Tag Archives: tourists

An Accidental Tub-thumper

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In this week’s column for the S.F. Examiner, I pick up a family who’s exposed to San Francisco’s ugly side on 6th Street, AKA, the Dirty Six. Instead of letting them think the worst, I try to help them understand the consequences of the city’s epic income disparity.

As I wait for the light to change at Mission, a bedraggled woman on the corner is flailing her arms and bitching out the sky.

“Oh my god.” The lady behind me gasps. “What’s wrong with her?”

As I continue down, she points out the motley cast of characters hanging out on the sidewalks and expresses shock at the various displays of mental illness.

“How close are we to your neighborhood?” she asks her son. “I’m really not comfortable with you living around all this squalor.”

“It’s not my neighborhood,” he replies with obvious annoyance.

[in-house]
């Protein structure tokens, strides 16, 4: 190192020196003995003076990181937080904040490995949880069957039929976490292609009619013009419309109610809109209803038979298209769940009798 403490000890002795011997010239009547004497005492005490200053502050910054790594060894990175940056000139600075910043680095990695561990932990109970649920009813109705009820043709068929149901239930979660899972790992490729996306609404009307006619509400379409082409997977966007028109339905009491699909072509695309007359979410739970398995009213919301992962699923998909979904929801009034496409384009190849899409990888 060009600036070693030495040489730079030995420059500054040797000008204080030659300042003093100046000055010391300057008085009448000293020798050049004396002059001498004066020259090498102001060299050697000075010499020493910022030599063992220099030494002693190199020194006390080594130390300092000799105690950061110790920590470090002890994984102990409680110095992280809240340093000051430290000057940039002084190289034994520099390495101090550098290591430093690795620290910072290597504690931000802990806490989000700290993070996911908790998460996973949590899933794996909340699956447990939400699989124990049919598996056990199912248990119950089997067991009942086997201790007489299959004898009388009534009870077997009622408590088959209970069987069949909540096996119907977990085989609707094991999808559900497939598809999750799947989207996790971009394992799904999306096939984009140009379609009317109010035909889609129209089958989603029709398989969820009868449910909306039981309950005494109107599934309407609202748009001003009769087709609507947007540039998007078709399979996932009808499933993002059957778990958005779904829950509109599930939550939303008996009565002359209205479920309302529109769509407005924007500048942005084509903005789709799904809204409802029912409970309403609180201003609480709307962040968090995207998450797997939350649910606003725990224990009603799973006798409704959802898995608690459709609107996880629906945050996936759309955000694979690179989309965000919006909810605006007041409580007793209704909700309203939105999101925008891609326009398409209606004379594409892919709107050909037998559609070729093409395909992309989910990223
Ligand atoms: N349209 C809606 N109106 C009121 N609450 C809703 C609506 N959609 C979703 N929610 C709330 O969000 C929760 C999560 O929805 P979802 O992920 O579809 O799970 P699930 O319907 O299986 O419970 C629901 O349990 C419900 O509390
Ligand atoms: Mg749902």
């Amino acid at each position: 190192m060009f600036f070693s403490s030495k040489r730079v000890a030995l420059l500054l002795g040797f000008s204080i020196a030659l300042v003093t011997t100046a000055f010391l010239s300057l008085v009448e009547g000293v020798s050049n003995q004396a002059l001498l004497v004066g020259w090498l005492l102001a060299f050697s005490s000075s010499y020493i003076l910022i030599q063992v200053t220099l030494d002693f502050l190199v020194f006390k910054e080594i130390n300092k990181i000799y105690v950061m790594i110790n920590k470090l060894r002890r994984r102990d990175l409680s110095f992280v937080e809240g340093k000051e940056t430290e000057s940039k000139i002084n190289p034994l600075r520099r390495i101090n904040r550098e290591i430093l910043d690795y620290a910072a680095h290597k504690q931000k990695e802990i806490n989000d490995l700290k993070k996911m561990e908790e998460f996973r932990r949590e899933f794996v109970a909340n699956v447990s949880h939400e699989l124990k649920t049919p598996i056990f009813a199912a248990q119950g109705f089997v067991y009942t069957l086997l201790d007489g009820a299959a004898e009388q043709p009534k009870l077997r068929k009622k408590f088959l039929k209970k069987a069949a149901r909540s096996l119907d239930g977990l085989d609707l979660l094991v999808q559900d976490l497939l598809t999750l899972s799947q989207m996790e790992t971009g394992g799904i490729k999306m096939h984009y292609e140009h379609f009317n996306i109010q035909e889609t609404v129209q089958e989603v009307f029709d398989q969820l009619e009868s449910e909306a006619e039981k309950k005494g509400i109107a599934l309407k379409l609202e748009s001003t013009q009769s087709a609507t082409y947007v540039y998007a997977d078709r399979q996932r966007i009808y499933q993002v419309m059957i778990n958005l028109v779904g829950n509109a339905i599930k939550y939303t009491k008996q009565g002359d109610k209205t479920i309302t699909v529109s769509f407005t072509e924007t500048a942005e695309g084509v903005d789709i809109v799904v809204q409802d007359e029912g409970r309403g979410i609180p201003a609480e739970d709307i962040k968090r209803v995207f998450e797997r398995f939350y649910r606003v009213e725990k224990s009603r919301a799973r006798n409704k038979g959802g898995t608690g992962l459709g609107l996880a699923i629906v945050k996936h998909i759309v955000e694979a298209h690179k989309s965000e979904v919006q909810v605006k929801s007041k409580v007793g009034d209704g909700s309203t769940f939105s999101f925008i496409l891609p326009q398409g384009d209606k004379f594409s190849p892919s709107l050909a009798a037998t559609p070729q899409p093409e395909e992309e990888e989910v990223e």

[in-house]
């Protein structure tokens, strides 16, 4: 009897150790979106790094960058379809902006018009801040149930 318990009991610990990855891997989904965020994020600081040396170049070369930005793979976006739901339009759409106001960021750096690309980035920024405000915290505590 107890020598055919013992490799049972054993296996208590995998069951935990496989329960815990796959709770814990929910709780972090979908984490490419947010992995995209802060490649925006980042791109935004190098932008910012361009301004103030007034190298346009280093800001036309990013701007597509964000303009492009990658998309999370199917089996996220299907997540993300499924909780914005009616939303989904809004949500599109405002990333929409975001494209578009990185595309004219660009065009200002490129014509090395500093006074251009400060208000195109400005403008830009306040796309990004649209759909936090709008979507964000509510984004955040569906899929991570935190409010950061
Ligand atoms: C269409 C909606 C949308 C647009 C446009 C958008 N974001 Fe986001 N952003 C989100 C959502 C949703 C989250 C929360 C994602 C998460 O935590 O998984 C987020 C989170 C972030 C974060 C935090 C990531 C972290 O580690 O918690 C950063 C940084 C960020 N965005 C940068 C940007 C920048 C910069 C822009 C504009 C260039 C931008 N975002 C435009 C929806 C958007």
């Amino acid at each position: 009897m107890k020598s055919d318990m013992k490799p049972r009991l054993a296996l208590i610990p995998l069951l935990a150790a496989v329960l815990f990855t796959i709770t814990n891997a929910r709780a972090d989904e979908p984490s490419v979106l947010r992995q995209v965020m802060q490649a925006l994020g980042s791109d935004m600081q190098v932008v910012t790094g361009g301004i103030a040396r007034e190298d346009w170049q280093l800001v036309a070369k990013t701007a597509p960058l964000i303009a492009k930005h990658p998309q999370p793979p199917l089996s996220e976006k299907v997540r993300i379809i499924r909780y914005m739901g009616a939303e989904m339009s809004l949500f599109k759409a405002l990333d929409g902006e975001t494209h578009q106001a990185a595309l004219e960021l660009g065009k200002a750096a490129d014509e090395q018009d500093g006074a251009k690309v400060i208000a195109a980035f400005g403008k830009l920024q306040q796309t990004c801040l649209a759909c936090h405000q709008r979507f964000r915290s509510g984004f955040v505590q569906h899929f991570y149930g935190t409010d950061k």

“It doesn’t look safe here at all,” she intones.

“Mom, I never even come down here!”

As they go back and forth on how much danger she thinks he’s being exposed to, despite his protestations, I feel the need to interrupt. Not that I’m feeling like much of a booster for San Francisco these days, but … someone has to do it.

Read the entire column here.

[photo by Douglas O’Connor]

From the Wrong Sex Club to the Right Sex Club

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In San Francisco, you need the right cab driver to get you to the right sex club…

In this week’s column for the S.F. Examiner, I write about getting misguided passengers where they want to go:

I’m cruising down Folsom Street on a quiet Thursday night at about midnight. An arm goes up in front of Powerhouse. I pull over. A man with a strong accent gets in the back of my taxi.